I’ve added a slalom group here that includes Inline Skate, Skateboard and Skateluge. Slalom features a course dotted with cones. Racers ride through the cones, avoiding them as they ride against the clock. Slalom courses usually start with a ramp and are shorter than the “downhill” disciplines. Additionally, slalom tracks do not require steep hills and the associated safety preparations like hay bales, corner “marshalls” and an EMT unit on standby.
Slalom racing is a combination of rhythm and style. The shorter track and precise timing usually means winning can be by a hundreth of a second! Most Skateboard Slalom “jams” include a ramp and many cones with a “roll over” start and finish timer. Inline Skate Slalom is almost always a flatland start, however, giant slalom on a longer incline track is becoming more popular. The Skateluge Slalom track is typically a push start on moderate hills.
Most skateboard manufacturers make a “slalom model”. This is because Slalom Skateboarding enjoys a grass-roots following that has remained faithful to the sport. Many of these manufacturers are “old school” skaters who pumped a few cones back in the day and still keep the stoke alive.
The Slalom Skateboard comes in many shapes and sizes. The biggest difference between the Downhill Skateboard and the Slalom Skateboard is the placement of the skate “trucks” on the deck. The Slalom Skateboard usually places the deck on top of the truck baseplate, sometimes with a riser pad for more height. This gives the rider more leverage on the trucks for sharper and quicker turning. Additionally, the wheelbase on slalom skateboards is usually shorter than the downhill ‘boards.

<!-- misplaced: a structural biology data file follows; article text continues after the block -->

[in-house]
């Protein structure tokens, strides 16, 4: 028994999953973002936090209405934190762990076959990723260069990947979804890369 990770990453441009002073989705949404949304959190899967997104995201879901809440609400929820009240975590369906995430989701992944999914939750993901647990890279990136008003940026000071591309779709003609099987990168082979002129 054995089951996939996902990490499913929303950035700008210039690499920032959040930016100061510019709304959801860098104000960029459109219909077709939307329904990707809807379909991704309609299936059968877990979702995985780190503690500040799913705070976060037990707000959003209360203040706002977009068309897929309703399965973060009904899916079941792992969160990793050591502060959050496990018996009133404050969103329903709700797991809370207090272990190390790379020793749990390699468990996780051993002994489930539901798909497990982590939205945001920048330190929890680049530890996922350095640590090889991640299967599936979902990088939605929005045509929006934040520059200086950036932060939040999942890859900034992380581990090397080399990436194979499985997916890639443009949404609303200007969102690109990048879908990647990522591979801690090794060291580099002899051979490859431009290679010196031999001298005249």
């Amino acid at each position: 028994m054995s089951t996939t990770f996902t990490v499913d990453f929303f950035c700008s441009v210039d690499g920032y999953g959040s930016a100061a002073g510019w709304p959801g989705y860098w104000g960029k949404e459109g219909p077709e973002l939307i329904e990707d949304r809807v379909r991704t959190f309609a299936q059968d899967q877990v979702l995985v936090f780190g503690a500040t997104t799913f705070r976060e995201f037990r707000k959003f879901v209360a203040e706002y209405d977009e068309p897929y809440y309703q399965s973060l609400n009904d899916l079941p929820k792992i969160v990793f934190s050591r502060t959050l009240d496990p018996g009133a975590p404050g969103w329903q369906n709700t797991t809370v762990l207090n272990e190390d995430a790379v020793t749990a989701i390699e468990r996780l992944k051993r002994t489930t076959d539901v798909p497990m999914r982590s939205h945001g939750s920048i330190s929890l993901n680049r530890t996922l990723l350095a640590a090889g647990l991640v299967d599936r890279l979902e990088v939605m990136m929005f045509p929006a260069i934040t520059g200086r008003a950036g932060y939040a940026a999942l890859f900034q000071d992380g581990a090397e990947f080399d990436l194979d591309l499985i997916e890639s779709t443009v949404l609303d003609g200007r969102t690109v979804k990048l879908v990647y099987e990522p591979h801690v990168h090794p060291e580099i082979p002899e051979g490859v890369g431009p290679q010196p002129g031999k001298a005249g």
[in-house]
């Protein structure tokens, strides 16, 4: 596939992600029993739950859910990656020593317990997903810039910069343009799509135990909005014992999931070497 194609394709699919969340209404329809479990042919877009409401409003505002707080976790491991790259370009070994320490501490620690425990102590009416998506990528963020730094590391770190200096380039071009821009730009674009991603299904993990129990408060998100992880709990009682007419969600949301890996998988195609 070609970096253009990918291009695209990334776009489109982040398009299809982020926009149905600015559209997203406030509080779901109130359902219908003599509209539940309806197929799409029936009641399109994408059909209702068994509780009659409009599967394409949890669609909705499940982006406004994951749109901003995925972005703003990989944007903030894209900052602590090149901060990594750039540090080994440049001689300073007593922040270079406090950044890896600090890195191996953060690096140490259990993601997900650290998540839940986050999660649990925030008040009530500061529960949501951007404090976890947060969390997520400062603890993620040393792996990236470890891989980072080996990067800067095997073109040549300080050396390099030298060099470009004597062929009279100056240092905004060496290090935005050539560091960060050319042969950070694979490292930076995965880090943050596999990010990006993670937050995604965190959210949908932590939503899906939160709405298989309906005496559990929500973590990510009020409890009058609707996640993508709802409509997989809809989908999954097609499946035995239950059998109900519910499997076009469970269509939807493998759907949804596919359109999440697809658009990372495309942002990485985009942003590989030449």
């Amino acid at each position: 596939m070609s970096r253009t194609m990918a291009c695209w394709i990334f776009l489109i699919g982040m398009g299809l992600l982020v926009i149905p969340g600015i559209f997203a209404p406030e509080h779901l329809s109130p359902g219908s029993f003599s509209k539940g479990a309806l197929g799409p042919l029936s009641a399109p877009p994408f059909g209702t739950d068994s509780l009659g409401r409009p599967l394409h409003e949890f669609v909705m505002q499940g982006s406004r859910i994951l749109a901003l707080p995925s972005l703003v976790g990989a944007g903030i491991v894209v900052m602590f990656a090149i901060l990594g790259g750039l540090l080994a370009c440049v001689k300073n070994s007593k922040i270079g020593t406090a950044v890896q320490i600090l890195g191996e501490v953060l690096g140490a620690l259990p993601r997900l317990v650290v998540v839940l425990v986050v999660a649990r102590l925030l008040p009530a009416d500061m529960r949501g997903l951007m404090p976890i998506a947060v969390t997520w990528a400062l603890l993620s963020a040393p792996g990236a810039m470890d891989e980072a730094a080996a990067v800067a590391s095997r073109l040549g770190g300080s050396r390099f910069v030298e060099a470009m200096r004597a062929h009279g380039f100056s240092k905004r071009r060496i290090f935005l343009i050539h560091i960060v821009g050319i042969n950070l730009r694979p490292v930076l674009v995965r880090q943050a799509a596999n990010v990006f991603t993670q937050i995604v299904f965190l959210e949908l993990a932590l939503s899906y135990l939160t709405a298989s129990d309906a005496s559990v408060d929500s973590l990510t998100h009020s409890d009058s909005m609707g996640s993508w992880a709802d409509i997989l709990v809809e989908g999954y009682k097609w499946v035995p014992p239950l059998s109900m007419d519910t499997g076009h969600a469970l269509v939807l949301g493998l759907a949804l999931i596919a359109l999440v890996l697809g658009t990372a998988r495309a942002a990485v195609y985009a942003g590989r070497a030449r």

Inline Skating embraced the cones from the start. The dance-like pass through the course requires serious concentration and is a real crowd pleaser. The Slalom Inline Skate typically has a shorter “blade” than skates used for DH and tend to be lighter weight. Slalom Skaters go for a harder wheel and are known to use different size wheels to alter the skate’s profile to the pavement. (called “rockering”).
The Skateluge was designed for sitting and riding. Skateluge Slalom was developed for those who find they can’t seem to stand on a skateboard. The Skateluge is less than 48″ and features an offset wheelbase the keeps the legs up when the rider is in the correct position. The Skateluge typically uses smaller (70mm) and softer wheels. Skateluge Slalom racers usually wear elbow pads and always wear a helmet and gloves.